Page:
It's been raining here since yesterday. Good NorCal rain, where it goes for several days without end. The sky is a uniform gray and the rain is unrelenting, sometimes heavy, sometimes light, sometimes only a drizzle, but always something. When the rain slackens to a drizzle, trapped people rush from buildings and stores to their cars and then off to their next destinations. It's good to have the rain back.
Today the senior center had early voting going on; it ran from ten until four. When they opened up at ten, there were about a dozen people in line, and it continued like that for several hours, despite the rain. Even when the long lines were gone, there were almost always people at all the voting booths. There were young people and old people, people with partners and friends and children and people by themselves. College students, retired people, working people taking advantage of the opportunity to vote on the weekend. They came on foot, by bike, in their cars, by Community Transit, and even by taxi. I worked as a pollworker for years, presidential elections included, but have NEVER seen anything like it. It was wonderful. CousinJ came in to vote, so we got to talk for a minute about her voting choices and about CousinC's wedding. She told me I'd get to meet CousinC's husband at The Niece's wedding in January, as they were planning to come up for that. Good. I hated to miss their wedding and look forward to meeting him for the first time and seeing the two of them together.
For our program, we had only a few clients and several extra volunteers. Several of our clients were sick and couldn't make it in. LadyP wasn't there; our director told me that she had moved into a nursing home sometime in the past week or so. I'll give her husband a call to see how he's doing and to find out if he thinks LadyP would like a visit. I was so sorry to hear that she had to go to a nursing home because it was a move that her husband was dreading. He hated so much the thought of her being frightened and confused, but it really was to the point where she wasn't entirely safe at home. Alzheimer's is horrible. What a ghastly disease it is--inexorably robbing victims of their true selves, piece by piece, without benefit of anesthetic or tranquilizers.
We had a client who was new to me (this was her second visit, but I hadn't worked the last session). She was short and probably weighed no more than ninety pounds, and she looked for all the world like one of those little dried apple dolls. Her eyes were little and dark and bright, her face round without being plump. She kept her lips together and kept a placid look on her face most of the time, but her eyes never stopped moving and taking everything in. Occasionally she would did speak, always to the point and frequently displaying a sharp sense of humor. (This client didn't have Alzheimer's--she was frail from several strokes.) When we did indoor bowling, she played to the crowd like a queen, regally taking a bow when she knocked over most of the pins and then grinning slyly at our pleasure in her joke. We all enjoyed her addition to our little group immensely.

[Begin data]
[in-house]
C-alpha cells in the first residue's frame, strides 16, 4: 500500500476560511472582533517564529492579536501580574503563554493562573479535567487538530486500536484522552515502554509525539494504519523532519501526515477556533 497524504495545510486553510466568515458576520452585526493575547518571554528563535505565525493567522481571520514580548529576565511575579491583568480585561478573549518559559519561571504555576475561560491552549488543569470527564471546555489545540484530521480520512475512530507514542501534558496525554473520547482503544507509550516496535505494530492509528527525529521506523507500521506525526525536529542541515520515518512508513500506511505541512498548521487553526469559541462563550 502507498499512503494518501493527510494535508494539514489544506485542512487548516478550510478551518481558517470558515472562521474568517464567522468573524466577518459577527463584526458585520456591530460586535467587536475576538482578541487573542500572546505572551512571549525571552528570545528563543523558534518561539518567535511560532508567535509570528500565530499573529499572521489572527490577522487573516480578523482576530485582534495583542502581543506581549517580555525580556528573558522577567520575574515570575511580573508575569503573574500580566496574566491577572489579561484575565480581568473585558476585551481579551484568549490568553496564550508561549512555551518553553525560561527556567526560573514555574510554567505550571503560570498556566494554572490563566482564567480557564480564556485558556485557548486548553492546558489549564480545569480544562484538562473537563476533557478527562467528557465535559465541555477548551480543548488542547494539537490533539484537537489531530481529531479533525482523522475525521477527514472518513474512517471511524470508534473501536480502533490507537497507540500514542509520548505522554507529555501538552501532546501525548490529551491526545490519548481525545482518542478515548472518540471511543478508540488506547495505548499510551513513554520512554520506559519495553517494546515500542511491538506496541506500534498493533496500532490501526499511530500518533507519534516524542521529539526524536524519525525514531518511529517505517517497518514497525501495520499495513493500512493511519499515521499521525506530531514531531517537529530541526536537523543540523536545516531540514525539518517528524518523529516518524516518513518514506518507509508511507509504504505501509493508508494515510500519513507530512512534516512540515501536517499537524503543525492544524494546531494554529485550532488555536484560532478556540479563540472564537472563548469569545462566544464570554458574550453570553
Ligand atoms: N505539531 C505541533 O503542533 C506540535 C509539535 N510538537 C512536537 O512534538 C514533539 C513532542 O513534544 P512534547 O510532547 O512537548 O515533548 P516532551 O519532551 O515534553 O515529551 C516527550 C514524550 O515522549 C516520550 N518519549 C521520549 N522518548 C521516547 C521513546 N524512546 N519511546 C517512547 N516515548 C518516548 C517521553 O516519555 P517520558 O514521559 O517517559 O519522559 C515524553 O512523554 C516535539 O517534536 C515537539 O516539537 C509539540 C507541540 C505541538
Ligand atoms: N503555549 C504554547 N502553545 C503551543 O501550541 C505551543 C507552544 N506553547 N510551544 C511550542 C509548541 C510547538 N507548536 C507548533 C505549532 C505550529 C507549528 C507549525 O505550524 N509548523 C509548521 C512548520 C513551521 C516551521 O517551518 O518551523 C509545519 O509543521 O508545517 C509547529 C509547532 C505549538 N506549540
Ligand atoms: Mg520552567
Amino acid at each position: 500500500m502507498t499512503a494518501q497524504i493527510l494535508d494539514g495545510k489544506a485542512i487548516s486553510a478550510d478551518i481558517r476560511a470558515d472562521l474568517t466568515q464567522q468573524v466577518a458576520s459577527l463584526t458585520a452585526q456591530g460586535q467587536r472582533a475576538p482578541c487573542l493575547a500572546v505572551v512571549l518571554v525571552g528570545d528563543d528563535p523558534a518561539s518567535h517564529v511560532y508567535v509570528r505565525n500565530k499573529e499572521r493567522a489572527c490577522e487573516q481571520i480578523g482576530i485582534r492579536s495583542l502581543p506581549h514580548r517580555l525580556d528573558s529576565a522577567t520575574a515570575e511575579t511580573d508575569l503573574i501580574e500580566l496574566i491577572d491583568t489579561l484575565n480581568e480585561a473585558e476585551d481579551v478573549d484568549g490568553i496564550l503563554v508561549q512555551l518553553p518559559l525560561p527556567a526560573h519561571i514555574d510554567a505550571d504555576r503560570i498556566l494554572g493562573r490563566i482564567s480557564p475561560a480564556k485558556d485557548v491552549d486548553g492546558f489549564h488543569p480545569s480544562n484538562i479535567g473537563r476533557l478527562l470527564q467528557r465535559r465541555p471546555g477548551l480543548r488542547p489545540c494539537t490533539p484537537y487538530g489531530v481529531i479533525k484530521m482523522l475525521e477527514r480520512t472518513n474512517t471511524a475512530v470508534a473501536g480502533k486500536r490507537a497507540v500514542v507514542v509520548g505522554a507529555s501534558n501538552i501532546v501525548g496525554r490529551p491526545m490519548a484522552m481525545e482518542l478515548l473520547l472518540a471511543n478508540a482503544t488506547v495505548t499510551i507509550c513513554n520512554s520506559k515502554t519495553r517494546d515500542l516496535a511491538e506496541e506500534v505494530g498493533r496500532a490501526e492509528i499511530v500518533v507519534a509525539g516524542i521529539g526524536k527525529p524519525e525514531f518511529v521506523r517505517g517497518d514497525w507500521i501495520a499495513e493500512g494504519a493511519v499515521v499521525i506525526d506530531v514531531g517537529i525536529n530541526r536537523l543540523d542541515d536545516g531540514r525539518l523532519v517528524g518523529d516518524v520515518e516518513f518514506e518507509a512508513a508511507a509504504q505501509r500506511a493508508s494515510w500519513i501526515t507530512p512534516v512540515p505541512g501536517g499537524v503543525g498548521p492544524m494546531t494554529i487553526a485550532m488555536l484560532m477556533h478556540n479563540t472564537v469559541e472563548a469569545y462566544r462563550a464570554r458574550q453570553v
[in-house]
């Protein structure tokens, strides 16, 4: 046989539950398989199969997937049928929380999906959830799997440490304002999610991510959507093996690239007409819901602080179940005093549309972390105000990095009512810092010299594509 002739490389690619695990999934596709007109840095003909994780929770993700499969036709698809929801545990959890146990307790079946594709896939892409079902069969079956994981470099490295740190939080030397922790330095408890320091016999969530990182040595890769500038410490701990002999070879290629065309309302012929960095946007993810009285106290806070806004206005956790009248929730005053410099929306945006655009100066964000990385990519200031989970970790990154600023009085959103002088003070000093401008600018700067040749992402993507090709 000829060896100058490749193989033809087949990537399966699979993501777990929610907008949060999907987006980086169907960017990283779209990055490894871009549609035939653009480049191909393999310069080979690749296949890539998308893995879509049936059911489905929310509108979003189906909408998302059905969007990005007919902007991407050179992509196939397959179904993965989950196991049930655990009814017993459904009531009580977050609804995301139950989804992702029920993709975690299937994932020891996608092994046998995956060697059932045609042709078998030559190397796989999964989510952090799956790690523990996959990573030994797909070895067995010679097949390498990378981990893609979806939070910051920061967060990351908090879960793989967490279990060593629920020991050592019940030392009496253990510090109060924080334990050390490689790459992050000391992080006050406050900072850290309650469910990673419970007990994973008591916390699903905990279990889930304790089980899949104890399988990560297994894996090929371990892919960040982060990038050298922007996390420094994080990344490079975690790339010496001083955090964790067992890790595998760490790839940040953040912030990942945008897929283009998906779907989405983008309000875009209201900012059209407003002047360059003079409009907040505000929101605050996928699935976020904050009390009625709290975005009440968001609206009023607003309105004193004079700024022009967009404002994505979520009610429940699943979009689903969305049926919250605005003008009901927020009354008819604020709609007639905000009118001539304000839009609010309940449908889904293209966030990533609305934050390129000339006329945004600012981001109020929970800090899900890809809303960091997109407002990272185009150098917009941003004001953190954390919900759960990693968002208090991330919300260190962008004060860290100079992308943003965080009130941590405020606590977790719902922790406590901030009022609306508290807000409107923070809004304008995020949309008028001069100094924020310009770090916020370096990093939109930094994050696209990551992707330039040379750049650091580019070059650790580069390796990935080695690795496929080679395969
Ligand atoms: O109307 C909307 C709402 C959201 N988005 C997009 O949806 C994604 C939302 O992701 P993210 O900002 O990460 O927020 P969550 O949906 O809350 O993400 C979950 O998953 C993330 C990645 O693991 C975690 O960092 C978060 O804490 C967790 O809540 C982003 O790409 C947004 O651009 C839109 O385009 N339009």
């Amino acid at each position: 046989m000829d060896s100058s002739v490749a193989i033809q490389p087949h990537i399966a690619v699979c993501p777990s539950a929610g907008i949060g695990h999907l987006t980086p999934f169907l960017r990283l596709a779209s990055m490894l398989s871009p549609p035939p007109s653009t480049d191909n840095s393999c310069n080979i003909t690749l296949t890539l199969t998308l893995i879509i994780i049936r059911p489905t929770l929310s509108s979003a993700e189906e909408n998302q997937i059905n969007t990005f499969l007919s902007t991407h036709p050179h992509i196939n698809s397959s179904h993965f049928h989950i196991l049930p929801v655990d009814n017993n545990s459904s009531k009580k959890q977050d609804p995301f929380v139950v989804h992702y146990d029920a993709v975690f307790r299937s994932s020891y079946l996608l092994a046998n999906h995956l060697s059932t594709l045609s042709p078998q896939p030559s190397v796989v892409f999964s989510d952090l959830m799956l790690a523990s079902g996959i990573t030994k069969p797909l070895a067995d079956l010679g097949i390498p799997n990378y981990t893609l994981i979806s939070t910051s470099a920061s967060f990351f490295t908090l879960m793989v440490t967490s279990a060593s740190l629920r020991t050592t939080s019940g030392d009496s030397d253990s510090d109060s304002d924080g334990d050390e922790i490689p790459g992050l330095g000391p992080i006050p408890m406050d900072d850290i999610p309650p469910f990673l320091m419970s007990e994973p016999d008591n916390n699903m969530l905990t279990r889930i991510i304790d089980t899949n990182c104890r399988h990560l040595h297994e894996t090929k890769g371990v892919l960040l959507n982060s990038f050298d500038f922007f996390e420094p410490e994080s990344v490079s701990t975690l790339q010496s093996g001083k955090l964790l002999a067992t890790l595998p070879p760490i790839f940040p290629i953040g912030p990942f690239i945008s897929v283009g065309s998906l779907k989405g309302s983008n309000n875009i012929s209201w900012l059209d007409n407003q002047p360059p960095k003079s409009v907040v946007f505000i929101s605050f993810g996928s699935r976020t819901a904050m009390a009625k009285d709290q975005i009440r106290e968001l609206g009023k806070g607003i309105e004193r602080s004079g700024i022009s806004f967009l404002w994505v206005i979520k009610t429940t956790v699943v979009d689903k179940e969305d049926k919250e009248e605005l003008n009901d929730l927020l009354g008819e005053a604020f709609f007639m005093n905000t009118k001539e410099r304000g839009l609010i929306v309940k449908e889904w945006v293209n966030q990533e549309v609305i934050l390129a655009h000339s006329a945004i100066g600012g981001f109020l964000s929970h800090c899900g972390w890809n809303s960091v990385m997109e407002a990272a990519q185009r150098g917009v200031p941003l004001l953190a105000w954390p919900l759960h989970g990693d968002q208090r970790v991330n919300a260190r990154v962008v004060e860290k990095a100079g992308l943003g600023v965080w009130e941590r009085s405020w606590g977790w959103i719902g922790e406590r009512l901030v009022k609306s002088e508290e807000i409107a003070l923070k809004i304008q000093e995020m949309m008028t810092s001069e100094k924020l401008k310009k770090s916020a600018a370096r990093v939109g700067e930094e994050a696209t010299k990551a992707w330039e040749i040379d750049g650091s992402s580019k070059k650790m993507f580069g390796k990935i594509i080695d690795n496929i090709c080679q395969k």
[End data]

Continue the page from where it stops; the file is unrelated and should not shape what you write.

One client was brought in by her hired caregiver, a woman from Kenya. That woman was very pleased to see the long line of voters. I told her that I hoped Kenya would be having one heck of a party in three days, at which she grinned broadly and nodded.
I just finished reading "Clinton in Exile," by Carol Feldenthal. It was interesting, with an overall anti-Clinton tone. There seemed to be good documentation for most of the direct statements, but the author also clearly implied that Clinton, while jetting around the globe on billionaires' planes, was likely engaging in sex with girls, some possibly underage. It'll be interesting to see how history judges him. He was so intelligent and so flawed, all together and at the same time. Goodness only knows what his weaknesses cost us. At the very least, his failings gave us the past eight years of George W. Bush instead of Al Gore.
I wonder a lot about the evolutionary advantage of traits like conservatism and liberalism. There is more evidence all the time that the attitudes that lead to one way of thinking or the other are innate, which makes sense to me. If everyone in a group were of a conservative mindset, resisting change and sticking to the tried and true ways, it would be more difficult for that group to adapt to sudden changes; and at the same time, if everyone in a group were of a more seeking mindset, more likely to go looking for new things and trying new methods, the group might be led into trouble through insufficient attention to those same tried and true ways. Having members of both persuasions could be enough of a balance to allow the group to manage most contingencies. I used to vote like that, going Democratic in one place and Republican in another, hoping that some balance of power would keep either group from taking us too far in one direction too fast. Not anymore, though; the Republicans of today don't feel like the Republicans of my younger years--they are too mean-spirited and exclusionary for me.
Tomorrow KidThree and I are going to find a place to see "W." We'll also go to a La-Z-boy store to try out furniture. We won't be able to buy a couch or even a loveseat until the new year, but it'll do us good to find one that we like, one that KidThree can get into and out of easily and that is also comfortable for me. It's more fun to have a specific goal in mind instead of a nebulous 'something, someday.'
KidOne didn't get an invitation to The Niece's bridal shower. She doesn't mind, as she isn't interested in going, and is fine with my going. So, I'll go, if Mom is going.